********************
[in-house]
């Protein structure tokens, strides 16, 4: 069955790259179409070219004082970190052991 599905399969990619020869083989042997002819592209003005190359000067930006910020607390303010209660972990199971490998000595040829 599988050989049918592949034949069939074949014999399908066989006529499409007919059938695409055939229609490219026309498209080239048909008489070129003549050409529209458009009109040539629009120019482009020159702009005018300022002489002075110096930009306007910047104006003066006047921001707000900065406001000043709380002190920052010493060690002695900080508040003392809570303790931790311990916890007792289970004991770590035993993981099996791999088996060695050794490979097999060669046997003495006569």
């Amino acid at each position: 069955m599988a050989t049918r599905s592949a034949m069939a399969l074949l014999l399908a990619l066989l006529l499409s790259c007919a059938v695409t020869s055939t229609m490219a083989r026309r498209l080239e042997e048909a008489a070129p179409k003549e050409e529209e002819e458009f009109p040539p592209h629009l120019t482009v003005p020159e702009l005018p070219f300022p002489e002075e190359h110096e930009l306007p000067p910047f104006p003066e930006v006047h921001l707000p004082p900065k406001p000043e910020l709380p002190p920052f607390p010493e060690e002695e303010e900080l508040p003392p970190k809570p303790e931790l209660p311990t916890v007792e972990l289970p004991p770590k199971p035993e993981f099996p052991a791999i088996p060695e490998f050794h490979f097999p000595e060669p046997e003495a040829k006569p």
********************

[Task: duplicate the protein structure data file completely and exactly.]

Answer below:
[in-house]
């Protein structure tokens, strides 16, 4: 069955790259179409070219004082970190052991 599905399969990619020869083989042997002819592209003005190359000067930006910020607390303010209660972990199971490998000595040829 599988050989049918592949034949069939074949014999399908066989006529499409007919059938695409055939229609490219026309498209080239048909008489070129003549050409529209458009009109040539629009120019482009020159702009005018300022002489002075110096930009306007910047104006003066006047921001707000900065406001000043709380002190920052010493060690002695900080508040003392809570303790931790311990916890007792289970004991770590035993993981099996791999088996060695050794490979097999060669046997003495006569």
């Amino acid at each position: 069955m599988a050989t049918r599905s592949a034949m069939a399969l074949l014999l399908a990619l066989l006529l499409s790259c007919a059938v695409t020869s055939t229609m490219a083989r026309r498209l080239e042997e048909a008489a070129p179409k003549e050409e529209e002819e458009f009109p040539p592209h629009l120019t482009v003005p020159e702009l005018p070219f300022p002489e002075e190359h110096e930009l306007p000067p910047f104006p003066e930006v006047h921001l707000p004082p900065k406001p000043e910020l709380p002190p920052f607390p010493e060690e002695e303010e900080l508040p003392p970190k809570p303790e931790l209660p311990t916890v007792e972990l289970p004991p770590k199971p035993e993981f099996p052991a791999i088996p060695e490998f050794h490979f097999p000595e060669p046997e003495a040829k006569p």